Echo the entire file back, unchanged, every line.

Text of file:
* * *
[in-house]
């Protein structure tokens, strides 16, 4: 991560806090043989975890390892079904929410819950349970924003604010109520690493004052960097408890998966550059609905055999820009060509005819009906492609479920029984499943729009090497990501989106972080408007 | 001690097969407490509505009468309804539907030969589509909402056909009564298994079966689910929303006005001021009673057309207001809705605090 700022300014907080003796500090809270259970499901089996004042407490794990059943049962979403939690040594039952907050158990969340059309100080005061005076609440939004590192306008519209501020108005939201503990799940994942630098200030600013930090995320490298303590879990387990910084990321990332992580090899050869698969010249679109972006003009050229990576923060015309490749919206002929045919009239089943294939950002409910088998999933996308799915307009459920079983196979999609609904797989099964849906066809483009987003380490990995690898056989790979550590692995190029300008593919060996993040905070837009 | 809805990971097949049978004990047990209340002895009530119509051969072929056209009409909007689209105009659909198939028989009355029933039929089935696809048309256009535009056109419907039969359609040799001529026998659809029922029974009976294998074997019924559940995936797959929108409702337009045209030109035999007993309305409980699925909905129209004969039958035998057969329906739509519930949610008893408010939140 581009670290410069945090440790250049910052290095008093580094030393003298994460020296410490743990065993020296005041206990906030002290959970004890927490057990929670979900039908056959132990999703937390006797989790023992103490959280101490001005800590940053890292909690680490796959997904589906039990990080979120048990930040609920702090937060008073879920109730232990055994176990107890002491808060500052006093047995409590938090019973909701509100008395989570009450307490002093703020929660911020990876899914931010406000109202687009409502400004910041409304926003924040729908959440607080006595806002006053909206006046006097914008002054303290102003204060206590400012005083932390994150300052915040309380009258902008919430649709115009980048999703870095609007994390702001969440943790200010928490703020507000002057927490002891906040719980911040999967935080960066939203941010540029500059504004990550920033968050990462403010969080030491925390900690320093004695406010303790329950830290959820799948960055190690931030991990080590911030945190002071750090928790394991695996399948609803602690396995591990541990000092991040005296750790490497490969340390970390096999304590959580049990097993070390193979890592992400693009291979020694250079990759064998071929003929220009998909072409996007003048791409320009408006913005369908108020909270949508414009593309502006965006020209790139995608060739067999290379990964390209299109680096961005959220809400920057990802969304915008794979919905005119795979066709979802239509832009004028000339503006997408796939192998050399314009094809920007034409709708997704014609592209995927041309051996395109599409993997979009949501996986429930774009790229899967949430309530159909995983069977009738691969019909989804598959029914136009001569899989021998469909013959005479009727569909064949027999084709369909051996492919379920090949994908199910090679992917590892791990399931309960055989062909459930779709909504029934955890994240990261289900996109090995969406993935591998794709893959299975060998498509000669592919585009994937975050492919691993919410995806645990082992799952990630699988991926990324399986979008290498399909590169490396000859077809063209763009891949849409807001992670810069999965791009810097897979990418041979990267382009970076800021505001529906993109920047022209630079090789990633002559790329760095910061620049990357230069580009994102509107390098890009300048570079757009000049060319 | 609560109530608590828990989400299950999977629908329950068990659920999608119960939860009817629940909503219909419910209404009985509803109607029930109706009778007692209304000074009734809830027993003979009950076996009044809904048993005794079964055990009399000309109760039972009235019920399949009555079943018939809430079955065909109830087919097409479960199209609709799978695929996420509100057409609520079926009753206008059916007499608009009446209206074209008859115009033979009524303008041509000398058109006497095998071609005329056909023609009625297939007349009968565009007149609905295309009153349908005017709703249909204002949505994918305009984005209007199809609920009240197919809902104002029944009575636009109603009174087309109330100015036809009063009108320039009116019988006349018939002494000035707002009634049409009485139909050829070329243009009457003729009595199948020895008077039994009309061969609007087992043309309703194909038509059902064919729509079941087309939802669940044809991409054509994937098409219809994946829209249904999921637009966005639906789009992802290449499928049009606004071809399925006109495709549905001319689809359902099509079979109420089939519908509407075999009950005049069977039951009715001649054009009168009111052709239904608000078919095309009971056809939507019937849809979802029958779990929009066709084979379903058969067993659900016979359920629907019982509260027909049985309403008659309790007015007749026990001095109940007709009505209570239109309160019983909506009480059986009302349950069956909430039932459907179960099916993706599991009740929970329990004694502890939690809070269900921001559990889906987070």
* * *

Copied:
[in-house]
């Protein structure tokens, strides 16, 4: 991560806090043989975890390892079904929410819950349970924003604010109520690493004052960097408890998966550059609905055999820009060509005819009906492609479920029984499943729009090497990501989106972080408007 | 001690097969407490509505009468309804539907030969589509909402056909009564298994079966689910929303006005001021009673057309207001809705605090 700022300014907080003796500090809270259970499901089996004042407490794990059943049962979403939690040594039952907050158990969340059309100080005061005076609440939004590192306008519209501020108005939201503990799940994942630098200030600013930090995320490298303590879990387990910084990321990332992580090899050869698969010249679109972006003009050229990576923060015309490749919206002929045919009239089943294939950002409910088998999933996308799915307009459920079983196979999609609904797989099964849906066809483009987003380490990995690898056989790979550590692995190029300008593919060996993040905070837009 | 809805990971097949049978004990047990209340002895009530119509051969072929056209009409909007689209105009659909198939028989009355029933039929089935696809048309256009535009056109419907039969359609040799001529026998659809029922029974009976294998074997019924559940995936797959929108409702337009045209030109035999007993309305409980699925909905129209004969039958035998057969329906739509519930949610008893408010939140 581009670290410069945090440790250049910052290095008093580094030393003298994460020296410490743990065993020296005041206990906030002290959970004890927490057990929670979900039908056959132990999703937390006797989790023992103490959280101490001005800590940053890292909690680490796959997904589906039990990080979120048990930040609920702090937060008073879920109730232990055994176990107890002491808060500052006093047995409590938090019973909701509100008395989570009450307490002093703020929660911020990876899914931010406000109202687009409502400004910041409304926003924040729908959440607080006595806002006053909206006046006097914008002054303290102003204060206590400012005083932390994150300052915040309380009258902008919430649709115009980048999703870095609007994390702001969440943790200010928490703020507000002057927490002891906040719980911040999967935080960066939203941010540029500059504004990550920033968050990462403010969080030491925390900690320093004695406010303790329950830290959820799948960055190690931030991990080590911030945190002071750090928790394991695996399948609803602690396995591990541990000092991040005296750790490497490969340390970390096999304590959580049990097993070390193979890592992400693009291979020694250079990759064998071929003929220009998909072409996007003048791409320009408006913005369908108020909270949508414009593309502006965006020209790139995608060739067999290379990964390209299109680096961005959220809400920057990802969304915008794979919905005119795979066709979802239509832009004028000339503006997408796939192998050399314009094809920007034409709708997704014609592209995927041309051996395109599409993997979009949501996986429930774009790229899967949430309530159909995983069977009738691969019909989804598959029914136009001569899989021998469909013959005479009727569909064949027999084709369909051996492919379920090949994908199910090679992917590892791990399931309960055989062909459930779709909504029934955890994240990261289900996109090995969406993935591998794709893959299975060998498509000669592919585009994937975050492919691993919410995806645990082992799952990630699988991926990324399986979008290498399909590169490396000859077809063209763009891949849409807001992670810069999965791009810097897979990418041979990267382009970076800021505001529906993109920047022209630079090789990633002559790329760095910061620049990357230069580009994102509107390098890009300048570079757009000049060319 | 609560109530608590828990989400299950999977629908329950068990659920999608119960939860009817629940909503219909419910209404009985509803109607029930109706009778007692209304000074009734809830027993003979009950076996009044809904048993005794079964055990009399000309109760039972009235019920399949009555079943018939809430079955065909109830087919097409479960199209609709799978695929996420509100057409609520079926009753206008059916007499608009009446209206074209008859115009033979009524303008041509000398058109006497095998071609005329056909023609009625297939007349009968565009007149609905295309009153349908005017709703249909204002949505994918305009984005209007199809609920009240197919809902104002029944009575636009109603009174087309109330100015036809009063009108320039009116019988006349018939002494000035707002009634049409009485139909050829070329243009009457003729009595199948020895008077039994009309061969609007087992043309309703194909038509059902064919729509079941087309939802669940044809991409054509994937098409219809994946829209249904999921637009966005639906789009992802290449499928049009606004071809399925006109495709549905001319689809359902099509079979109420089939519908509407075999009950005049069977039951009715001649054009009168009111052709239904608000078919095309009971056809939507019937849809979802029958779990929009066709084979379903058969067993659900016979359920629907019982509260027909049985309403008659309790007015007749026990001095109940007709009505209570239109309160019983909506009480059986009302349950069956909430039932459907179960099916993706599991009740929970329990004694502890939690809070269900921001559990889906987070």